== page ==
Afghanistan, Economic, Politics شنبه, 2 فوریه , 2019

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The Afghan Dialogue Determines U.S. withdrawal from Afghanistan and Taliban Cease-fire

G2PCKERFSMI6TEGN33NQZEW4C4 550x295 - The Afghan Dialogue Determines U.S. withdrawal from Afghanistan and Taliban Cease-fire

The Trump administration struggled this week to clarify its intentions in Afghanistan, after the president’s call to withdraw troops and reports that it was negotiating a departure schedule with the Taliban, rather than with the Afghan government.


Ariana News Agency-

No withdrawal will occur until a comprehensive cease-fire and a political road map for peace have been negotiated between the militants and the Afghans, a senior administration official said according to The Washington Post.

Instead, the official described a step-by-step process in which nothing of substance will happen until every piece of a complex series of actions is in place. “Our position right now, and [the Taliban] understand it, is that nothing will be implemented” until agreement on all issues has “not only has been completed, but has started to be implemented,” the official said.
“Everything is to be implemented at the same time,” said the official, who agreed there has been “some misunderstanding” about what happened during the latest U.S.-Taliban meeting, and in subsequent U.S. talks this week with the government of Afghan President Ashraf Ghani. The U.S. official spoke on the condition of anonymity to address the sensitive diplomatic exchanges.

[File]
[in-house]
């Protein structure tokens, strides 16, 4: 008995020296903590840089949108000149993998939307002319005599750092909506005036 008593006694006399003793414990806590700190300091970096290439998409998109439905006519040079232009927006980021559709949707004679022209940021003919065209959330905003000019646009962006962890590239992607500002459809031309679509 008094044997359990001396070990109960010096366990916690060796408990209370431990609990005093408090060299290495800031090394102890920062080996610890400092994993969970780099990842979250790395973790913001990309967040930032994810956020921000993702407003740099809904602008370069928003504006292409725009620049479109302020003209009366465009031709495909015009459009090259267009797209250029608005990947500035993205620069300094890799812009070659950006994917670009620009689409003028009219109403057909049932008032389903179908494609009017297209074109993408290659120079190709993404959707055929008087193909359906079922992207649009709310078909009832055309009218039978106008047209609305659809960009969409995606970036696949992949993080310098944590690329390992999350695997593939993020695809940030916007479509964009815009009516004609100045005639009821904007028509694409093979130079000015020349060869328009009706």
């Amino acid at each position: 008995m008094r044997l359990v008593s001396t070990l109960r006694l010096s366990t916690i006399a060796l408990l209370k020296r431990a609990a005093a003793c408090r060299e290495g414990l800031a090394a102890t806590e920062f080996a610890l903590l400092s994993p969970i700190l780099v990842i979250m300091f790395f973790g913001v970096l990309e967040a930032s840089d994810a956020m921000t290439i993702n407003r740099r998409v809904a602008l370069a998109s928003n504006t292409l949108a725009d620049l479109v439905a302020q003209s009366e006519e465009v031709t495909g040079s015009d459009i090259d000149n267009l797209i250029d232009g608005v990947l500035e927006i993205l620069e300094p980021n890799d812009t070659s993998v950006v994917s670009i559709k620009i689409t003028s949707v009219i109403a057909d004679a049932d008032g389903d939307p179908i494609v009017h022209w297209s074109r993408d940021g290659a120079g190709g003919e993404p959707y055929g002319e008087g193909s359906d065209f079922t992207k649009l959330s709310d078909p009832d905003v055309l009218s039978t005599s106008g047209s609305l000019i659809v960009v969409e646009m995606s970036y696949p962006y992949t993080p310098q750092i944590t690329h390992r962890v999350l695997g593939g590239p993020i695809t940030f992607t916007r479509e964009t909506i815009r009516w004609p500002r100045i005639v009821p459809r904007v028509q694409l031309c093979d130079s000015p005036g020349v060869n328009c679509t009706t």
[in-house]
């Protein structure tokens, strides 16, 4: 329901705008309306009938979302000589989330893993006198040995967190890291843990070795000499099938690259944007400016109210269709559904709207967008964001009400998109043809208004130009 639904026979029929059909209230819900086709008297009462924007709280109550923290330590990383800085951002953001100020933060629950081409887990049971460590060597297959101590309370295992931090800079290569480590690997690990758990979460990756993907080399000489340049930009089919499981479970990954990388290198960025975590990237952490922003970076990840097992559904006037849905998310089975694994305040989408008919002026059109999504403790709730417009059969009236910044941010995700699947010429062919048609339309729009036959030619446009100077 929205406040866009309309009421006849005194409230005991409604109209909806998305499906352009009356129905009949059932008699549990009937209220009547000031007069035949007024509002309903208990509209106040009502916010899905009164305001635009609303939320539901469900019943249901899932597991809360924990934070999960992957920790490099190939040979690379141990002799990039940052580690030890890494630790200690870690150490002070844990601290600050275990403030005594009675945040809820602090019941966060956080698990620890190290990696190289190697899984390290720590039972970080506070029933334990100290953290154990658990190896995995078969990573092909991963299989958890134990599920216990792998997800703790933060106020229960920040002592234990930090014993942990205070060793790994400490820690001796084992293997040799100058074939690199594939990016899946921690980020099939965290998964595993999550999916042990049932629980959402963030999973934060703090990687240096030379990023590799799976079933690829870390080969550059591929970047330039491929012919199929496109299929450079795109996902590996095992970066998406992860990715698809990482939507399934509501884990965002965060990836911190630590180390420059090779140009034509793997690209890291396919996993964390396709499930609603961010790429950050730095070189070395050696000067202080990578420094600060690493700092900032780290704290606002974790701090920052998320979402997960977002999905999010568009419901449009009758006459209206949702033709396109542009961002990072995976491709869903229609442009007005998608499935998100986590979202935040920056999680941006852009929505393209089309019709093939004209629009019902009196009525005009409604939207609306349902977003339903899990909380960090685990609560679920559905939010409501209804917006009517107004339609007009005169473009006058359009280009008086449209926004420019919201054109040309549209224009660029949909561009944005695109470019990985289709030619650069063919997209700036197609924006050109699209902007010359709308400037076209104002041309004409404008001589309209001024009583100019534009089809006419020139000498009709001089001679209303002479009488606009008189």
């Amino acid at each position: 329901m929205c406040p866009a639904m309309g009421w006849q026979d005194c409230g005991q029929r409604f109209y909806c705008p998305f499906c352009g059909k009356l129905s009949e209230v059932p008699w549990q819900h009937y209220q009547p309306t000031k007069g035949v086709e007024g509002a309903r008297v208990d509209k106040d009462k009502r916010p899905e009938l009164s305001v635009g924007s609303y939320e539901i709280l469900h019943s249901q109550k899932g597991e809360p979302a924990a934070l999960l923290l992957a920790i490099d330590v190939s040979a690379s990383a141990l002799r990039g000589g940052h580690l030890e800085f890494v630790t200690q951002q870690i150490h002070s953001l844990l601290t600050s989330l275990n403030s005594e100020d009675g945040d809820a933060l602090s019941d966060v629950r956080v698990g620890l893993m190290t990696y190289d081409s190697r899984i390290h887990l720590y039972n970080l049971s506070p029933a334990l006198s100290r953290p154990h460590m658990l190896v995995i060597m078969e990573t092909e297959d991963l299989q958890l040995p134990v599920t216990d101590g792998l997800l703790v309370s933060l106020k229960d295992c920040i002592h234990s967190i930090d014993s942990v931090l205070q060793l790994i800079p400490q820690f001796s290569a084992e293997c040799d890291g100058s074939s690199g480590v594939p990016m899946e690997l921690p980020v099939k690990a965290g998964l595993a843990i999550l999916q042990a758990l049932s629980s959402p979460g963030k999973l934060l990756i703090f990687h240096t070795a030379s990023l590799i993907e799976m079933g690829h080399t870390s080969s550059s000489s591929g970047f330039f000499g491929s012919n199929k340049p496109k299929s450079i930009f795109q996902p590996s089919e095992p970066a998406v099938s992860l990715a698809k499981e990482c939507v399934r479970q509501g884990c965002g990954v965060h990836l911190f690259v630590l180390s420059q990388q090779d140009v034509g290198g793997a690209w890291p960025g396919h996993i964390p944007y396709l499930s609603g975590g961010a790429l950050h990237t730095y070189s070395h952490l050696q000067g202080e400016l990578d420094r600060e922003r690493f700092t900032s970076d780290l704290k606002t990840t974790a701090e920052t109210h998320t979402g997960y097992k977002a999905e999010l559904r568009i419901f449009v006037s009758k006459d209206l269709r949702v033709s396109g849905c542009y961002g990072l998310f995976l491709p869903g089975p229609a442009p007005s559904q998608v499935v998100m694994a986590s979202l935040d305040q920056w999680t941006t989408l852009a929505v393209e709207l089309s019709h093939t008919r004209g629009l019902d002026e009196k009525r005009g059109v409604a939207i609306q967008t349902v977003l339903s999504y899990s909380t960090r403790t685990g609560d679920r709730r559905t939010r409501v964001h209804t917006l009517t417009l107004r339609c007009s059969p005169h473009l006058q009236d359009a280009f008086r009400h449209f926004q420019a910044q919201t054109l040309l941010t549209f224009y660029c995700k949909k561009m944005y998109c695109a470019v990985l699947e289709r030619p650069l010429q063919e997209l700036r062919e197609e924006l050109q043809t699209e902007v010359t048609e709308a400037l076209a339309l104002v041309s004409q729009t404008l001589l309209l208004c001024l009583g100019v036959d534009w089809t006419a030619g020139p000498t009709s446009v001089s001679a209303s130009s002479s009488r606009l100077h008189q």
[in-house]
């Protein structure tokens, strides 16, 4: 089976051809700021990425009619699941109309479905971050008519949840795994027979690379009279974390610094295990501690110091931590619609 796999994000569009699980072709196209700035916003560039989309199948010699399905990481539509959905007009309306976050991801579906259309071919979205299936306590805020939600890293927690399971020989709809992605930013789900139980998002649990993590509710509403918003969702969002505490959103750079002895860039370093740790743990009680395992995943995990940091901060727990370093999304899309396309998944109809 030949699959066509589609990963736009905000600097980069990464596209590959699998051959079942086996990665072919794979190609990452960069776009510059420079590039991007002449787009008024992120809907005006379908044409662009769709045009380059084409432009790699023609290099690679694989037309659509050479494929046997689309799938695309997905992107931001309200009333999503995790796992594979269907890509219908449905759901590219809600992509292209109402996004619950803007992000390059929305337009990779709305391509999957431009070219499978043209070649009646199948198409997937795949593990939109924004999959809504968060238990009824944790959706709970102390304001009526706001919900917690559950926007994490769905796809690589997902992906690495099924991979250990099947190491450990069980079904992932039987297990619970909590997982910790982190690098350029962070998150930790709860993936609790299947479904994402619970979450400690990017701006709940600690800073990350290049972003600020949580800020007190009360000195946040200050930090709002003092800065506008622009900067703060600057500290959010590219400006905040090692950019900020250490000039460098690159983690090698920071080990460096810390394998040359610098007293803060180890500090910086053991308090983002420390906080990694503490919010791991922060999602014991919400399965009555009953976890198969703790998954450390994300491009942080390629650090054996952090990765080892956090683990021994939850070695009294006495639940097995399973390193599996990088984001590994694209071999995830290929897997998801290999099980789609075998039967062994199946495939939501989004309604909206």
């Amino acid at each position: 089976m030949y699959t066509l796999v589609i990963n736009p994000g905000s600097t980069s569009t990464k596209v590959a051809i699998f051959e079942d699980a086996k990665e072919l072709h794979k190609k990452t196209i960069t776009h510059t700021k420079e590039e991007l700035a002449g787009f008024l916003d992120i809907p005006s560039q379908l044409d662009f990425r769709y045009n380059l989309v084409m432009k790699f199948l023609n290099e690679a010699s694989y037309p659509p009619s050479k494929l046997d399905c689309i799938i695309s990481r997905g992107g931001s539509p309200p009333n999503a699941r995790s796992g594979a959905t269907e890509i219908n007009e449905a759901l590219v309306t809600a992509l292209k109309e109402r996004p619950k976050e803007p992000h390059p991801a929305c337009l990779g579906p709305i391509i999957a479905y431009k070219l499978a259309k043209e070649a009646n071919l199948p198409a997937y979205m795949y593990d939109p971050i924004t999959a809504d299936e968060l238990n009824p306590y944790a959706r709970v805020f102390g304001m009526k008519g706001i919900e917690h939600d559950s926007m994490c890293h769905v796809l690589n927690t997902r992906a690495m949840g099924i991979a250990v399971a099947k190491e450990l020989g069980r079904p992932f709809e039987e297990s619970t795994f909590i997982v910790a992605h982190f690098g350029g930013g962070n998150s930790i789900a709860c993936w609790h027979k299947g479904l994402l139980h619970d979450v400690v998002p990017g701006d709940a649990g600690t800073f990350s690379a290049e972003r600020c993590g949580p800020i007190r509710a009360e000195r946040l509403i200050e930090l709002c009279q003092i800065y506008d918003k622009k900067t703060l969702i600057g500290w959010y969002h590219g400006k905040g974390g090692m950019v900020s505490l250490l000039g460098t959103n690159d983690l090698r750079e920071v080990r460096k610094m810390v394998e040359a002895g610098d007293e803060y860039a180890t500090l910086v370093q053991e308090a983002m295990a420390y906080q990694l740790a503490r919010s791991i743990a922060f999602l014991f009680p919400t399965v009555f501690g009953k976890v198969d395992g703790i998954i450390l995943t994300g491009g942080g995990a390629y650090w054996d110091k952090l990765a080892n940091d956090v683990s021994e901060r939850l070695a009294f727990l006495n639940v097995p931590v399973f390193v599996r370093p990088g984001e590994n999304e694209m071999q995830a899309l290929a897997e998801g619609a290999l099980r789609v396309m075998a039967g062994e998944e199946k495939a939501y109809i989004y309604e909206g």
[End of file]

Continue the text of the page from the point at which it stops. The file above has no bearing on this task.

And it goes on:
The talks with the Taliban were an early sign of diplomatic progress toward ending the 17-year war in Afghanistan. Reaching a broad deal with the militants, selling it to the Afghan government and bringing the U.S. role in the conflict to a peaceful conclusion would together be a major achievement for President Trump.

But the lengthy war, chief U.S. negotiator Zalmay Khalilzad wrote on Twitter early Thursday, “won’t be resolved in one meeting.”
After six days of talks with a Taliban delegation in Qatar last week, Khalilzad announced an agreement in principle on a draft “framework” on the eventual withdrawal of some 14,000 U.S. combat troops from Afghanistan and a Taliban guarantee that Afghan territory would never be used by terrorists — including al-Qaeda and the Islamic State.

Critics in Washington and Kabul quickly charged that the administration was seeking an early exit from Afghanistan without obtaining further Taliban concessions, including direct negotiations with the Afghan government, a step the militants have long refused to take.

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